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Rochester’s Deaf Community Is Dependent On Video Relay Services (VRS) To Communicate; Local Businesses That Provide Video Relay Service, Like CONVO & Sorenson, Are At Risk 

VRS Allows A Person Who Is Deaf To Communicate With A Hearing Person Over The Phone Through A Sign Language Interpreter 

Schumer To FCC: Don’t Take Away The Deaf Community’s Voice

Standing at CONVO in Rochester, U.S. Senator Charles E. Schumer urged the Federal Communications Commission (FCC) to immediately reverse course on a plan that would drastically cut compensation rates for Video Relay Service (VRS) providers, like CONVO and Sorenson in Rochester. Schumer explained that VRS enables those who are deaf and hard of hearing to converse by telephone using a video American Sign Language interpreter who translates their words into English or Spanish in real time. However, the FCC has implemented a plan that reduces the rates provided to VRS operators every six months through 2017. As of today, rates are already down approximately 20 percent. Schumer therefore said this could put companies that operate VRS, like CONVO and Sorenson, in the lurch and at risk of closing, as rates would be driven down and no longer cover their costs to operate. Schumer said this could effectively force providers to leave the market and reduce the overall quality and availability of service for those who rely on it. As a result, Schumer urged the FCC to take action on a proposal submitted by all six VRS providers, including immediately freezing the rates paid to VRS providers, so providers have the ability to maintain or even upgrade their level of service and not take away the voice of the deaf community.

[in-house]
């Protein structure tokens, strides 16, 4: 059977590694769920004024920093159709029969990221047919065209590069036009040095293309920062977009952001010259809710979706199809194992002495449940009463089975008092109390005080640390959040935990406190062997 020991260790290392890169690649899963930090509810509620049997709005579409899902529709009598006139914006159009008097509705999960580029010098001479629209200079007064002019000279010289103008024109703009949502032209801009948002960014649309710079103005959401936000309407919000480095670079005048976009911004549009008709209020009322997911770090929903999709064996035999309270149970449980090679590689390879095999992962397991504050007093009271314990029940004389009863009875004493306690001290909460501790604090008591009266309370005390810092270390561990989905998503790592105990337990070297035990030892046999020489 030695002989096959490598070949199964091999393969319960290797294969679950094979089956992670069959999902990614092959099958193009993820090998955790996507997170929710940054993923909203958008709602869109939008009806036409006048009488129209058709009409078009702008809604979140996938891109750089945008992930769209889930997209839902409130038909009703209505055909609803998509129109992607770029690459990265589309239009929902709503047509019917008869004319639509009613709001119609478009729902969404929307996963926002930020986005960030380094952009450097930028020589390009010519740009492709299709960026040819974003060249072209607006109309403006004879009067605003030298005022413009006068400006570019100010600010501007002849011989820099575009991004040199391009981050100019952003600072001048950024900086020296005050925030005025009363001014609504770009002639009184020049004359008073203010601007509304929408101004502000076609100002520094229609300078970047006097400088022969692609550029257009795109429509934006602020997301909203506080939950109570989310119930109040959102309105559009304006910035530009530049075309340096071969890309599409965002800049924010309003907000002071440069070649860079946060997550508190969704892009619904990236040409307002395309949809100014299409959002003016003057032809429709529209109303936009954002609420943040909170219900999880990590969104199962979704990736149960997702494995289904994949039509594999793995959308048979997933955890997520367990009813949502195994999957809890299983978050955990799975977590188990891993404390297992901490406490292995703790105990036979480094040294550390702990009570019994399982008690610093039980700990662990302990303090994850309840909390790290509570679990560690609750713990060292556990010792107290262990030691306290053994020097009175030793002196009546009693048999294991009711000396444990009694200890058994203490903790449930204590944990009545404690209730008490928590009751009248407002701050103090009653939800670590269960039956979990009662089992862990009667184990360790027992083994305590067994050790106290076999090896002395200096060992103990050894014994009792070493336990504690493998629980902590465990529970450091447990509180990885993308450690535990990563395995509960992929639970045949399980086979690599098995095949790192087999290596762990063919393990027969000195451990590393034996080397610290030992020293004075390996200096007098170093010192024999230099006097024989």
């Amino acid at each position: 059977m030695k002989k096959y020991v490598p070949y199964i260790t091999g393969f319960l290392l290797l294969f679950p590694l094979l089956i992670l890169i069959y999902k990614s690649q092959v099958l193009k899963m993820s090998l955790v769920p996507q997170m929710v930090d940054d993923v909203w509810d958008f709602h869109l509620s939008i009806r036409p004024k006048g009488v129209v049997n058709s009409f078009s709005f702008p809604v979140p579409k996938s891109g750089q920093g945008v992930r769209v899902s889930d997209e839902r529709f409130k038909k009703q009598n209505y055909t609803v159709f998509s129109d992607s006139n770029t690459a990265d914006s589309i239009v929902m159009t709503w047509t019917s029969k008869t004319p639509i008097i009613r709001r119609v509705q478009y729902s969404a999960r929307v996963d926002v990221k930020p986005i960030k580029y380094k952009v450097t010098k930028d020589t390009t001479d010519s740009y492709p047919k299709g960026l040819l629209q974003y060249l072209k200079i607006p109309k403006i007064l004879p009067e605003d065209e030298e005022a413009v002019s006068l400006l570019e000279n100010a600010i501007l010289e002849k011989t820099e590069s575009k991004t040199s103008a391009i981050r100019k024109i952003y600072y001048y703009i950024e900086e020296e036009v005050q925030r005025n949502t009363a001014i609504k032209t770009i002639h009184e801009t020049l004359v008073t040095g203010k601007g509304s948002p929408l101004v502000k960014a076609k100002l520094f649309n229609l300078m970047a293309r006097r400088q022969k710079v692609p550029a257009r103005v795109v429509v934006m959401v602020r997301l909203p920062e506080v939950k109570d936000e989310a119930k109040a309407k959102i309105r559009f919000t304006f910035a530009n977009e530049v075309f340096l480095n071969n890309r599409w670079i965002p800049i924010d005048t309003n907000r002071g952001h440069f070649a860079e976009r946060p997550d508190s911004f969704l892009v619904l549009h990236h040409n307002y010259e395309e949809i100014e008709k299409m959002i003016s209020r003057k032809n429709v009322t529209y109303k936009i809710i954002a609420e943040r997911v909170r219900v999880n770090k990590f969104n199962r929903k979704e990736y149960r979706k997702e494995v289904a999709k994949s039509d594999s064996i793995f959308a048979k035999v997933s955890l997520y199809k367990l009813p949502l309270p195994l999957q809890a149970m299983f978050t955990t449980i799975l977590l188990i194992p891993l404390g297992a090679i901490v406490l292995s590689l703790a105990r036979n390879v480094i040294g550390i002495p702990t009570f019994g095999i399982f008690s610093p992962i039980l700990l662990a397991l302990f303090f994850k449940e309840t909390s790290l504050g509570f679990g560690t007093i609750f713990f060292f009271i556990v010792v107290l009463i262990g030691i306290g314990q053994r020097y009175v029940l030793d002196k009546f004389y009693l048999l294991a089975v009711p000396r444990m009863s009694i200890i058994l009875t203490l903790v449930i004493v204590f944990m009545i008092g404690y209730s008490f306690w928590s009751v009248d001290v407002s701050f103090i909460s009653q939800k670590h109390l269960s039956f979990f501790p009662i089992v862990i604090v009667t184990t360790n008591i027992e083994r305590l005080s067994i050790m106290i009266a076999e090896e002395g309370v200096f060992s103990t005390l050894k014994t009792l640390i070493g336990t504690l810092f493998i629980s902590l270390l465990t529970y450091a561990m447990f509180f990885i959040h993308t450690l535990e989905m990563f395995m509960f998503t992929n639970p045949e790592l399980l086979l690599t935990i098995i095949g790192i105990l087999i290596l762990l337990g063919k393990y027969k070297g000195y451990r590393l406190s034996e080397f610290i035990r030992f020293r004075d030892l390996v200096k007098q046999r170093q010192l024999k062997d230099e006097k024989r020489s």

“People who are deaf and hard of hearing rely on VRS to chat with loved ones, schedule appointments, connect with employers and more by phone every day – so the fact that the FCC has been dropping the rates that allow companies to provide this invaluable service is not only inconvenient, it is inhumane. If companies can no longer cover costs to provide this service, it would effectively take away the deaf community’s voice,” said Schumer. “In a community like Rochester, where 43,000 people are either deaf or hard of hearing, forcing out these companies that provide this vital service would cut off a lifeline for those who depend on it to communicate and for the hundreds of residents who rely on local companies like CONVO and Sorenson for employment. This would be a lose-lose for Rochester. That is why I am urging the FCC not only to freeze reimbursement rates at their current levels so these VRS providers can stay in business, but also to work with companies like these two in Rochester to further improve relay services for people who are deaf and hard of hearing.”